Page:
Investors, who crowded into the market last year, were less bullish in the latest auction. They took only 20 percent of carbon allowances this quarter, down from 55 percent at the beginning of 2014.

Josh Rogers / NHPR

In the final debate of the Republican primary for US senate, Jim Rubens and Bob Smith had one last chance to put Scott Brown on the ropes. They did their best, but Brown avoided any major missteps.

From the moment he’s come into the race Scott Brown has been seen as front-runner. Now with the primary just days away, Smith and Rubens are still trying to run him down.

When Brown, who has voiced support for an assault weapons ban in the past, evaded a question on gun control his rivals pounced.

Melanie Holtsman / Flickr CC

The New Hampshire Department of Education has rejected the Manchester School District’s request to opt-out of a new standardized test to be given this spring. In a letter to the school district, Education Commissioner Virginia Barry writes that if Manchester doesn’t administer the Smarter Balanced exam, it could lose nearly $17 million in federal education funds.

Kevin Bryant / Flickr CC

Researchers studying the Gulf of Maine say its waters are warming faster than 99 percent of the world’s oceans, and worry the rising temperatures will hit New England commercial fisheries hard.

The study is still in its preliminary phase, and is being conducted by scientists at the Gulf of Maine Research Institute. According to their data the waters off of New England’s coast are warming by about a half a degree Fahrenheit per year on average. That gives the region a dubious distinction.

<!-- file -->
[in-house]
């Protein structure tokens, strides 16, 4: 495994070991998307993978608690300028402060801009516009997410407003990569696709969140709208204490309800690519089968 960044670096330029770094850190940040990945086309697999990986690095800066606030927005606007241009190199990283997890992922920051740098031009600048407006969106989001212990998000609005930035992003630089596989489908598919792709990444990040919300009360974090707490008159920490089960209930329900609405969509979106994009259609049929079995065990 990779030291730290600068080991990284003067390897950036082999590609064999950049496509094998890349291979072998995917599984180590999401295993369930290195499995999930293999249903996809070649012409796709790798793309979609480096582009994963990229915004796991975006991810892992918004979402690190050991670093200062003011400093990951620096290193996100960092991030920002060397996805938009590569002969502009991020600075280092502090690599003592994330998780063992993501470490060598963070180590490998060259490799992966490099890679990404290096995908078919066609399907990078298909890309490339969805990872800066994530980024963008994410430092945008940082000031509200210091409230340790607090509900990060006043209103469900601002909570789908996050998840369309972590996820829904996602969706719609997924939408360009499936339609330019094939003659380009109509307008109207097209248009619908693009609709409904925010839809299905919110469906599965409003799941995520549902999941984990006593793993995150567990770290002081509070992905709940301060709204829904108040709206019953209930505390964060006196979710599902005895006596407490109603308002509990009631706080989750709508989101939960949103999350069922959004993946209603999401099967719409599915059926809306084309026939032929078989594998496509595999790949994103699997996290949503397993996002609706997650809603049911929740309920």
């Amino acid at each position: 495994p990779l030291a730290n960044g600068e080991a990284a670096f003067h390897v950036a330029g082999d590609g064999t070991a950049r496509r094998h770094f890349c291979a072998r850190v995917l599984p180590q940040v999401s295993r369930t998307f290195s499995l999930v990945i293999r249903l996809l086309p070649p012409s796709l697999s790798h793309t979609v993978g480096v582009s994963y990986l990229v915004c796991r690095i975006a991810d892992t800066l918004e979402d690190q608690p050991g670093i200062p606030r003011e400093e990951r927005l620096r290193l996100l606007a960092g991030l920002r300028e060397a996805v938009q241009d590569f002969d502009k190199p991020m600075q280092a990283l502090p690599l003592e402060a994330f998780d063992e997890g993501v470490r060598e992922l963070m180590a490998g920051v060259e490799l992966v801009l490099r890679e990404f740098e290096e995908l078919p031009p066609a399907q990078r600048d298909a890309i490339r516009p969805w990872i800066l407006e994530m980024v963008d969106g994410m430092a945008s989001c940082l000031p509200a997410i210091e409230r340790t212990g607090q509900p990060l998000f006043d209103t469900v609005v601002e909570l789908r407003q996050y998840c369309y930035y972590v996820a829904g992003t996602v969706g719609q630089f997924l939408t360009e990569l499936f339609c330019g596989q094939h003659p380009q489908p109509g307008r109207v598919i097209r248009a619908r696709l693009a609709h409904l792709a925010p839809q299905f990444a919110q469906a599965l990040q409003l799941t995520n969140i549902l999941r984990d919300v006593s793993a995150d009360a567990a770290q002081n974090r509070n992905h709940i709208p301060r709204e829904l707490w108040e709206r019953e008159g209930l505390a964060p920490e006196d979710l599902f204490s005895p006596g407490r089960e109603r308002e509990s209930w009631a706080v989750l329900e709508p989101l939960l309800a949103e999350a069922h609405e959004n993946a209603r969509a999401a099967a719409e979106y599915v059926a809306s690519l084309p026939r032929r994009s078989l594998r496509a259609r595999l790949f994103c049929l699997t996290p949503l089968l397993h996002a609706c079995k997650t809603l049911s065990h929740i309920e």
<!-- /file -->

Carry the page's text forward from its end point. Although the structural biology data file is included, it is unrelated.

NH OEP

At the tail-end of the section that opens New Hampshire’s ten-year energy strategy, released Tuesday, there are three paragraphs that acknowledge the issue which has been dominating the regional energy conversation. During the winter prices spike because natural gas electricity plants have been built and homeowners have converted to natural gas for heating and the region’s network of gas pipelines has not expanded as demand has grown.

Ben McLeod / Flickr Creative Commons

The New Hampshire Supreme Court has ruled four men sentenced to life in prison for murders committed when they were minors should get new sentencing hearings. The decision retroactively applies a 2012 US Supreme Court ruling that deemed mandatory life-sentences for juveniles cruel and unusual punishment.

NHPR Staff

A unanimous New Hampshire Supreme Court ruling out today says a controversial school choice program will once again be able to give tax-credit-funded scholarships to religious schools, but today’s ruling is far from the final word.

Under the Education Tax Credit, companies can give donations for scholarships, and claim 85 percent off their business taxes. Scholarship organizations use those donations to give money to students who want to change to private school, a different public school, or homeschool.

The Supreme Court will release its ruling later this morning on whether a small but controversial school choice program is constitutional. 

Under the 2012 law, businesses that donate to private scholarship organizations can receive an 85 percent tax credit. The organizations then give scholarships to students attending private schools, homeschool or an out-of-district public school. Seventy percent of the scholarships go to public school students who leave the public school system for another option.

Sam Evans-Brown / NHPR

Republican US Senate candidates Bob Smith, Jim Rubens, and Scott Brown squared off this morning for a debate broadcast on WGIR. The repeated confrontations during the debate highlighted the growing tension between the trio as September 9th Primary nears.

Former State Senator Jim Rubens for weeks has been demanding Scott Brown lay out what – specifically – he would propose to replace Obamacare. That again was he tactic Rubens used Wednesday morning.